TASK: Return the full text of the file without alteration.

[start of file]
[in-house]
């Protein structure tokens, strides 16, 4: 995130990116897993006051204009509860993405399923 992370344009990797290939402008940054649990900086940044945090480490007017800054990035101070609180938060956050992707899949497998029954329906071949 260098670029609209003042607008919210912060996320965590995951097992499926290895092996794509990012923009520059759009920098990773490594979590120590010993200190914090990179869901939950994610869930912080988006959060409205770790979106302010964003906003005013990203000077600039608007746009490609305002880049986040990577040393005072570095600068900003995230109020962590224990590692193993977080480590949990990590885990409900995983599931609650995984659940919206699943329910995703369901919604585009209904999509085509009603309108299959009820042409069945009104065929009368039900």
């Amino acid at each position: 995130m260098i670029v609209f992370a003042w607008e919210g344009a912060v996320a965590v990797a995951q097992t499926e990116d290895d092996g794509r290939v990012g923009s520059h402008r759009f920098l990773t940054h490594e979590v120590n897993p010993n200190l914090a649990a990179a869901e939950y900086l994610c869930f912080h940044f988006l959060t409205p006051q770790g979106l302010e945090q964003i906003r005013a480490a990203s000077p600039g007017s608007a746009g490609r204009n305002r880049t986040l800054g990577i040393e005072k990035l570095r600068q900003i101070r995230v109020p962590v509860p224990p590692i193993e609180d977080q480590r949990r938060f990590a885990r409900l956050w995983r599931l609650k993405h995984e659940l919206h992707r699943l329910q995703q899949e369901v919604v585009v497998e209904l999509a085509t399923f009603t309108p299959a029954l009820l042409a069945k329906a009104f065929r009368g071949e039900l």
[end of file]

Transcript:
[in-house]
């Protein structure tokens, strides 16, 4: 995130990116897993006051204009509860993405399923 992370344009990797290939402008940054649990900086940044945090480490007017800054990035101070609180938060956050992707899949497998029954329906071949 260098670029609209003042607008919210912060996320965590995951097992499926290895092996794509990012923009520059759009920098990773490594979590120590010993200190914090990179869901939950994610869930912080988006959060409205770790979106302010964003906003005013990203000077600039608007746009490609305002880049986040990577040393005072570095600068900003995230109020962590224990590692193993977080480590949990990590885990409900995983599931609650995984659940919206699943329910995703369901919604585009209904999509085509009603309108299959009820042409069945009104065929009368039900």
């Amino acid at each position: 995130m260098i670029v609209f992370a003042w607008e919210g344009a912060v996320a965590v990797a995951q097992t499926e990116d290895d092996g794509r290939v990012g923009s520059h402008r759009f920098l990773t940054h490594e979590v120590n897993p010993n200190l914090a649990a990179a869901e939950y900086l994610c869930f912080h940044f988006l959060t409205p006051q770790g979106l302010e945090q964003i906003r005013a480490a990203s000077p600039g007017s608007a746009g490609r204009n305002r880049t986040l800054g990577i040393e005072k990035l570095r600068q900003i101070r995230v109020p962590v509860p224990p590692i193993e609180d977080q480590r949990r938060f990590a885990r409900l956050w995983r599931l609650k993405h995984e659940l919206h992707r699943l329910q995703q899949e369901v919604v585009v497998e209904l999509a085509t399923f009603t309108p299959a029954l009820l042409a069945k329906a009104f065929r009368g071949e039900l």